An infotip is a tooltip that shows info about a file if the user hovers his mouse pointer above a file in an Explorer window. The basic task of an infotip object is therefore to return the ‘info’.

virtual CString CInfoTip::GetInfoTip(const TCHAR* szFilename)
{
    return _T(“info”);
}

The GetInfoTip function must be implemented by the extension, all other required functions (most are just stubs) are handled by IInfoTipImpl.

Before a COM object can do its job, it must be registered:

HRESULT WINAPI CinfoTip::UpdateRegistry(BOOL bRegister) throw()
{
  return IInfoTipImpl<CInfoTip>::UpdateRegistry(
                      IDR_INFOTIP, IDR_EXTENSION, bRegister,
                     L"Sample InfoTip", L“VVVFile”, L“.vvv”);
}

The registry resource scripts IDR_INFOTIP and IDR_EXTENSION are provided by the framework but must be included in the resource file of the DLL. There are three extra arguments: description, the root extension, and the file extensions. All registered file extensions point to the same root extension. In the sample, only one file extension is registered, but the framework allows registering more file extensions to the same root. The full class definition is:

class ATL_NO_VTABLE CInfoTip :
  public CComObjectRootEx<CComSingleThreadModel>,
  public CComCoClass<CInfoTip &__uuidof(CInfoTip)>,
  public MSF::IInfoTipImpl<CInfoTip>
{
public:
  BEGIN_COM_MAP(CInfoTip)
    COM_INTERFACE_ENTRY(IPersistFile)
    COM_INTERFACE_ENTRY(IQueryInfo)
  END_COM_MAP()

  static HRESULT WINAPI UpdateRegistry(BOOL bRegister) throw();
  virtual CString GetInfoTip(const TCHAR* szFilename);
};

Creating a ColumnProvider

A ColumnProvider is a COM object that the shell queries for extra information to be displayed in the detailed view mode of an Explorer window. The framework model is simple but effective. It assumes that it is cheap to compute all columns for a particular file. As the Shell doesn’t cache info about files, the IColumnProviderImpl class makes sure that it caches every column. Caching is required to ensure that sorting on the provided column has an acceptable performance. The three basic steps to use the CColumnProviderImpl class are:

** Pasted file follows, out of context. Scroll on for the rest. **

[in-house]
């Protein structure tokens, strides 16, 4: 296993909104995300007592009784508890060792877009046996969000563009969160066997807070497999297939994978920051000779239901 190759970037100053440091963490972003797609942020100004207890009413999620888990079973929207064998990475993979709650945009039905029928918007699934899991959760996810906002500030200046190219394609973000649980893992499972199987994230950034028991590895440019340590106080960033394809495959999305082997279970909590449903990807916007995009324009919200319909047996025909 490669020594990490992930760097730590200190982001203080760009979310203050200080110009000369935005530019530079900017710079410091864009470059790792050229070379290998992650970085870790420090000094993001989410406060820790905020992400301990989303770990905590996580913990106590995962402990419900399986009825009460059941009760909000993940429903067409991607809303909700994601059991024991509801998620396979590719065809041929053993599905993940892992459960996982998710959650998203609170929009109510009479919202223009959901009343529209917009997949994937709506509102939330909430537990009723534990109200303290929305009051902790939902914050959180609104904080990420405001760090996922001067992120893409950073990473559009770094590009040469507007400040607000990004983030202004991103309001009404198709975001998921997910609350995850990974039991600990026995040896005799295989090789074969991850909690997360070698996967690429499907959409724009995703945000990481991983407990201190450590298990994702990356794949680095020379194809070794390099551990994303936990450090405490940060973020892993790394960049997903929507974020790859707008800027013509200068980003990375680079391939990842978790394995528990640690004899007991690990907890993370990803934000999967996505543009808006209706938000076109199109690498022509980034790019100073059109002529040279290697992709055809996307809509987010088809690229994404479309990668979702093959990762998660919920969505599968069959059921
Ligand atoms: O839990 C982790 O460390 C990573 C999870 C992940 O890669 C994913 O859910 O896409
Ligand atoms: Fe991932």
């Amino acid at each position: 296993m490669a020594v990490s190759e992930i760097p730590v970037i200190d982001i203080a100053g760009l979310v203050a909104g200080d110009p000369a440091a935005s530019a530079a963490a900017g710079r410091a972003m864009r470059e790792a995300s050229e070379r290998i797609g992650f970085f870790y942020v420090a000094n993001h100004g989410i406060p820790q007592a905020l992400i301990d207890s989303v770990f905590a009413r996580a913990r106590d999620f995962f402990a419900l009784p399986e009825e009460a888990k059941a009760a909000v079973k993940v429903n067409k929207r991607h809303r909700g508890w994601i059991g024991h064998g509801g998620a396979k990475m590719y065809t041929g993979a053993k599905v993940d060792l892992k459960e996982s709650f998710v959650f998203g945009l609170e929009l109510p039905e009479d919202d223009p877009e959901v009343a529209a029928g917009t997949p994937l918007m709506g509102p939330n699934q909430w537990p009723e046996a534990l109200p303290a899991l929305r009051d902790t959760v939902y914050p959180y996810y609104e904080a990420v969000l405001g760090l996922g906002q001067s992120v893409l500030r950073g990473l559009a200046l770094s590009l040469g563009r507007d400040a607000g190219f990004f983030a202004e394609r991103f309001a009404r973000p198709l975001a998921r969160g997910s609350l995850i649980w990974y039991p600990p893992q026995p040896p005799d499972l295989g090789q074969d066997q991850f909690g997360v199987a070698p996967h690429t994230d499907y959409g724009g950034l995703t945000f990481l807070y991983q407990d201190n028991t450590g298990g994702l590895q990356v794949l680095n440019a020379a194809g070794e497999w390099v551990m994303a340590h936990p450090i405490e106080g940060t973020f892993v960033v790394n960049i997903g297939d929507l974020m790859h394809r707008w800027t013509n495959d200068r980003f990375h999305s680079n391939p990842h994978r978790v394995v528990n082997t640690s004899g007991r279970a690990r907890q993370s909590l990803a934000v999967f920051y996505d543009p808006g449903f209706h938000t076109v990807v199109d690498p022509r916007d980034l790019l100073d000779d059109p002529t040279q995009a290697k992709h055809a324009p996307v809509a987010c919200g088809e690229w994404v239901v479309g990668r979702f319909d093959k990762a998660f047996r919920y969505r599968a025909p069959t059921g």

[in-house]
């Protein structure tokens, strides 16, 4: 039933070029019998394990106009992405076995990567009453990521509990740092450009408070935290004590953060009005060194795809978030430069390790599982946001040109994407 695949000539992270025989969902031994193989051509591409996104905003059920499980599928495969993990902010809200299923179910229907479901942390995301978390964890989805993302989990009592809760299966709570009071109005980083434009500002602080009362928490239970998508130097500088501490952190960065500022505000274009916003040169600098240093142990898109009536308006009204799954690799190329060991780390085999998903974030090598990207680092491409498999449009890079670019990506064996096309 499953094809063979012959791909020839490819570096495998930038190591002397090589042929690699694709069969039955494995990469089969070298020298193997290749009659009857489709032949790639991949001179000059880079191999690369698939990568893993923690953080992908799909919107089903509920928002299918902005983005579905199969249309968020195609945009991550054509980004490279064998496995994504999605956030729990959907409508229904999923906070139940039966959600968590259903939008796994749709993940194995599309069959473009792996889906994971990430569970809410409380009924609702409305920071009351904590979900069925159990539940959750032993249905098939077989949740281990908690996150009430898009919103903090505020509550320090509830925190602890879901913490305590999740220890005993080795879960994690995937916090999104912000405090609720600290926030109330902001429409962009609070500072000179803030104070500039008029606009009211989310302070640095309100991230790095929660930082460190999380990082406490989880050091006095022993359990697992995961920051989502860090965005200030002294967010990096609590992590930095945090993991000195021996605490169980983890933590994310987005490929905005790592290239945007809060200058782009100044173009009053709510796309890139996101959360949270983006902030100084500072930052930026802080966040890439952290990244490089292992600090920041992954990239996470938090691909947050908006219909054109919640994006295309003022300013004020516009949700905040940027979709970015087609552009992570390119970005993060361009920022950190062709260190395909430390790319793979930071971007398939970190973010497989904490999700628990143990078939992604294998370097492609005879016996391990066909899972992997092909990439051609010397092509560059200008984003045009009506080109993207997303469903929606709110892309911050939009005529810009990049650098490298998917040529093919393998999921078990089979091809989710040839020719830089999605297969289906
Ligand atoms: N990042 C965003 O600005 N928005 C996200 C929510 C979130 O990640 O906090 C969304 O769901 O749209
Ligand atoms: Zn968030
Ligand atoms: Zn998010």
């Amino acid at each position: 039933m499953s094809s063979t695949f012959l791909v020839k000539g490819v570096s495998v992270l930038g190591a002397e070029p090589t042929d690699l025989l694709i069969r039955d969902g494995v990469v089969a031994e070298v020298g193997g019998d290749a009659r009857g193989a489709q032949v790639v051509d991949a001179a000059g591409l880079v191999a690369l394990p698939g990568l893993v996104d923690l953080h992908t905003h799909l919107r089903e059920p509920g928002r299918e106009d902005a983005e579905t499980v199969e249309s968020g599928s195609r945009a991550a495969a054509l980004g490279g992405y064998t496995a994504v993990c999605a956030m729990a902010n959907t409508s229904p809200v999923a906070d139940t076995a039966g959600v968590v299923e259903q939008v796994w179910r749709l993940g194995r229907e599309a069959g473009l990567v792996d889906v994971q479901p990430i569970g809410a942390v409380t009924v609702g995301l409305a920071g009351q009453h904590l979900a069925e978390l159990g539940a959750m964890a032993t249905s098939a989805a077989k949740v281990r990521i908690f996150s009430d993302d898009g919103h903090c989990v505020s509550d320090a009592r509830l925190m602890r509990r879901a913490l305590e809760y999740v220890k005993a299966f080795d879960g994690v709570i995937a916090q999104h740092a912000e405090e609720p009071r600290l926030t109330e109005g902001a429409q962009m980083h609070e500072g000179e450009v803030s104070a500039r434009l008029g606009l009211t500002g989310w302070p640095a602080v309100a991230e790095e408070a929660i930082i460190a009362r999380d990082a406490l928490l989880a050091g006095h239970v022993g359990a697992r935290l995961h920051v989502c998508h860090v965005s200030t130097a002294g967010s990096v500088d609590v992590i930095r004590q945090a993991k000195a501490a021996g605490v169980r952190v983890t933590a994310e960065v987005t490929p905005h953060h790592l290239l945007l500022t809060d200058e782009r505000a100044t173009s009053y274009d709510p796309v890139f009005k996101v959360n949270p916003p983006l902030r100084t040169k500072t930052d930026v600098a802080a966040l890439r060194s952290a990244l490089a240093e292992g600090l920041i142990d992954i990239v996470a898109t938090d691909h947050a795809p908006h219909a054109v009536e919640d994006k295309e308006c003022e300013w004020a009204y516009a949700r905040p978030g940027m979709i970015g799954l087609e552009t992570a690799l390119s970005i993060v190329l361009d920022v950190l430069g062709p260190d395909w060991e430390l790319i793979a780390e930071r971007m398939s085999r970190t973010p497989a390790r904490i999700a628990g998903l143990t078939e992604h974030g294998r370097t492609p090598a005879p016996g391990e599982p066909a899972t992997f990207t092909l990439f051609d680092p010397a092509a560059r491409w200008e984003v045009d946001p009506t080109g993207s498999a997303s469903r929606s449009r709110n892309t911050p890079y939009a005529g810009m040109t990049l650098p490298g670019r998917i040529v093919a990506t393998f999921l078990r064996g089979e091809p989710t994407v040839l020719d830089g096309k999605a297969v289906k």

Registration of the COM object:

static HRESULT WINAPI UpdateRegistry(BOOL bRegister) throw()
{
  return IColumnProviderImpl<CColumnProvider>::
    UpdateRegistry(IDR_COLUMNPROVIDER,
                   bRegister, L"Sample ColumnProvider");
}

Configuration of the supported file extensions and the column names:

CColumnProvider()
{
  RegisterColumn(IDS_SHELLEXT_NAME, 9);
  RegisterColumn(IDS_SHELLEXT_FILECOUNT, 14, LVCFMT_RIGHT,
                 SHCOLSTATE_TYPE_INT);

  RegisterExtension(L".vvv");
}

In the above code example, we configure two columns. The first column is for the ‘name’ and initial nine characters wide. The next column is for the ‘filecount’ and is right aligned and sorted by the Shell as ints. The columnprovider is only interested in .vvv files.

virtual void CacheFile(const CString& strFilename,
                       vector<CString>& strColumnInfos)
{
  CVVVFile vvvfile(strFilename);

  strColumnInfos.push_back(vvvfile.GetName());
  strColumnInfos.push_back(vvvfile.GetFileCount());
}

When the Shell needs column info, the CColumnProviderImpl will forward the request to the CacheFile function. The column information should be added to the output array as strings in the same order as the columns are registered in the constructor. If something bad happens during retrieving of the column info, the function is allowed to throw a com_error exception.

Creating a Shell Property Sheet Extension and Property Sheet Page

The standard property sheet pages used by the Shell can be extended with our own pages. To do this, a ShellPropSheetExt COM object must be used. Using the framework provided, for CShellPropSheetExtImpl class three functions need to be implemented:

Registration of the COM object: